Favre's Dirty Play a Bad Sign for Vikings

Eric BallFeatured ColumnistSeptember 1, 2009

HOUSTON - AUGUST 31:  Quarterback Brett Favre #4 of the Minnesota Vikings throws downfield during the game against the Houston Texans at Reliant Stadium on August 31, 2009 in Houston, Texas.  (Photo by Bob Levey/Getty Images)

Yes, it is still only the preseason and yes, the games mean absolutely nothing…but did you see Brett Favre’s third quarter crack block on Houston Texans defensive back Eugene Wilson's knees?
In the Wildcat formation with Percy Harvin playing quarterback, Favre lined up as a receiver. Wilson wasn’t even looking in Favre’s direction while running toward the ball and BAM, Favre takes out his legs.  Favre was issued a 15-yard penalty on the play. While Wilson was just fine, it begs the question, what is going on in Minnesota?
First of all, why is the old man even playing in the third quarter of a preseason game? Favre had already told reporters he thinks he cracked a rib because it hurts him to take deep breaths. So one would think that playing the entire first half of a meaningless game would be sufficient.
To his credit, 13-of-18 for 142 yards and a touchdown is nothing to sneeze at (although the TD was off a screen pass that went for 28 yards).
Favre has never played in a Wildcat formation, and he has never been relied upon to make a block. I wouldn’t call this play if this were a playoff game! The Vikings gained seven yards in two Wildcat formation plays.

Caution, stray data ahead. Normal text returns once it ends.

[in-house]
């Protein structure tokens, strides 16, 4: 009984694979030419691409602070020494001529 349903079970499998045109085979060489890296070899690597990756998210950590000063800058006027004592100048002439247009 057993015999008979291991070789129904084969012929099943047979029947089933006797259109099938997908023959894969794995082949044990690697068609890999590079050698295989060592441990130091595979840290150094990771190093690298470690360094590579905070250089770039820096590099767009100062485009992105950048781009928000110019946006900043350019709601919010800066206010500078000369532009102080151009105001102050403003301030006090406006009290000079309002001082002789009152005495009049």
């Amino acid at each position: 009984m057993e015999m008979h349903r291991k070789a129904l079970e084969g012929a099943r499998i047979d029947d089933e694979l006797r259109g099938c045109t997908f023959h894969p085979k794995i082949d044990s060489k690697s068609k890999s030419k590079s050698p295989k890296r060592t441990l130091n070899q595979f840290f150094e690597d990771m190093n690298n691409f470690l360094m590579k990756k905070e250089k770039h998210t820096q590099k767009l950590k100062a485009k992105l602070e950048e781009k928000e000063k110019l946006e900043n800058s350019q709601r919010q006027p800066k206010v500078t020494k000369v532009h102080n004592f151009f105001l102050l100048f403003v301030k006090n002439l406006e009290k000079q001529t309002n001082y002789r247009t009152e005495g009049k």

That play in a nutshell shows you why the Vikings are in trouble. They are a desperate team that is taking a lot of big risks. Head Coach Brad Childress's seat will get incredibly hot if his team stumbles off the bat. Childress knows this and is basically moving all of his chips to the center and crossing his fingers.
I’m not sure if he even knows what to expect from Favre at this point. You can talk about the easy schedule, the dome, and the familiarity he has with the offense 'till you're blue in the face, but in the end Favre is a 40-year-old gunslinger who will be amongst the leaders in interceptions.
He wore down in December and arguably cost the New York Jets a playoff spot with his lousy play. He has already set a bad example with his complete disregard for training camp, a time when players bond and actually develop some chemistry. Clearly, Favre could care less about what people think about him.
The big question will be if he can also be a league leader in touchdowns. If he has to keep making blocks, then the answer is a definitive NO.
Keep using Favre as a blocker Coach Childress, and watch the odds of losing your bet increase dramatically. If Favre goes down they are back to square one at quarterback, which will be the case either way at the end of the 2009 season (unless Favre wants to play the retirement two-step again).
Good luck Minnesota, because it looks like your going to need it.